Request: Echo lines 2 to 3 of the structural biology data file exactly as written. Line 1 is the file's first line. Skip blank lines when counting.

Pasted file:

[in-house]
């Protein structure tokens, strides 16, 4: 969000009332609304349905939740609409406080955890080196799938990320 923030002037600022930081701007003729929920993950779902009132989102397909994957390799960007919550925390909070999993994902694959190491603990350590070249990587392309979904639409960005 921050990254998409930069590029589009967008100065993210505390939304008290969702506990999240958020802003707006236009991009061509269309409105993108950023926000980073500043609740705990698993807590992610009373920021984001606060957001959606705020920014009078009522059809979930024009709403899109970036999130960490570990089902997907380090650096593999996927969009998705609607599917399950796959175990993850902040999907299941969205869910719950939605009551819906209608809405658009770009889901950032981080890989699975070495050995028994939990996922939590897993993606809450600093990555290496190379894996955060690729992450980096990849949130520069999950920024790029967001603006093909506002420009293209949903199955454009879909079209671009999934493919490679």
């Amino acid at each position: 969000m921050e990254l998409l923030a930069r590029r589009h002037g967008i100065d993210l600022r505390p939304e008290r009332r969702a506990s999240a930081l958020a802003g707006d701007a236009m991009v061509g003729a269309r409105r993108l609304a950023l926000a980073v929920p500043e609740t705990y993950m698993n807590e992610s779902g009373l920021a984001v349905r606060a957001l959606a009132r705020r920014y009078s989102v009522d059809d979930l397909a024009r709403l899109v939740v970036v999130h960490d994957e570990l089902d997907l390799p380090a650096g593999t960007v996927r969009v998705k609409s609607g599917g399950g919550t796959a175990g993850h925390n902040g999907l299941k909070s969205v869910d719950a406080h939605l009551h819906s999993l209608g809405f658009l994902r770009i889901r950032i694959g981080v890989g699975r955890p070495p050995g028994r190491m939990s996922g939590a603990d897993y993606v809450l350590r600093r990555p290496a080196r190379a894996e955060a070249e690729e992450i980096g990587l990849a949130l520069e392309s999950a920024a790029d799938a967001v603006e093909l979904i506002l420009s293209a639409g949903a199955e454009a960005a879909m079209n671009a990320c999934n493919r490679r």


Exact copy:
């Protein structure tokens, strides 16, 4: 969000009332609304349905939740609409406080955890080196799938990320 923030002037600022930081701007003729929920993950779902009132989102397909994957390799960007919550925390909070999993994902694959190491603990350590070249990587392309979904639409960005 921050990254998409930069590029589009967008100065993210505390939304008290969702506990999240958020802003707006236009991009061509269309409105993108950023926000980073500043609740705990698993807590992610009373920021984001606060957001959606705020920014009078009522059809979930024009709403899109970036999130960490570990089902997907380090650096593999996927969009998705609607599917399950796959175990993850902040999907299941969205869910719950939605009551819906209608809405658009770009889901950032981080890989699975070495050995028994939990996922939590897993993606809450600093990555290496190379894996955060690729992450980096990849949130520069999950920024790029967001603006093909506002420009293209949903199955454009879909079209671009999934493919490679």
């Amino acid at each position: 969000m921050e990254l998409l923030a930069r590029r589009h002037g967008i100065d993210l600022r505390p939304e008290r009332r969702a506990s999240a930081l958020a802003g707006d701007a236009m991009v061509g003729a269309r409105r993108l609304a950023l926000a980073v929920p500043e609740t705990y993950m698993n807590e992610s779902g009373l920021a984001v349905r606060a957001l959606a009132r705020r920014y009078s989102v009522d059809d979930l397909a024009r709403l899109v939740v970036v999130h960490d994957e570990l089902d997907l390799p380090a650096g593999t960007v996927r969009v998705k609409s609607g599917g399950g919550t796959a175990g993850h925390n902040g999907l299941k909070s969205v869910d719950a406080h939605l009551h819906s999993l209608g809405f658009l994902r770009i889901r950032i694959g981080v890989g699975r955890p070495p050995g028994r190491m939990s996922g939590a603990d897993y993606v809450l350590r600093r990555p290496a080196r190379a894996e955060a070249e690729e992450i980096g990587l990849a949130l520069e392309s999950a920024a790029d799938a967001v603006e093909l979904i506002l420009s293209a639409g949903a199955e454009a960005a879909m079209n671009a990320c999934n493919r490679r």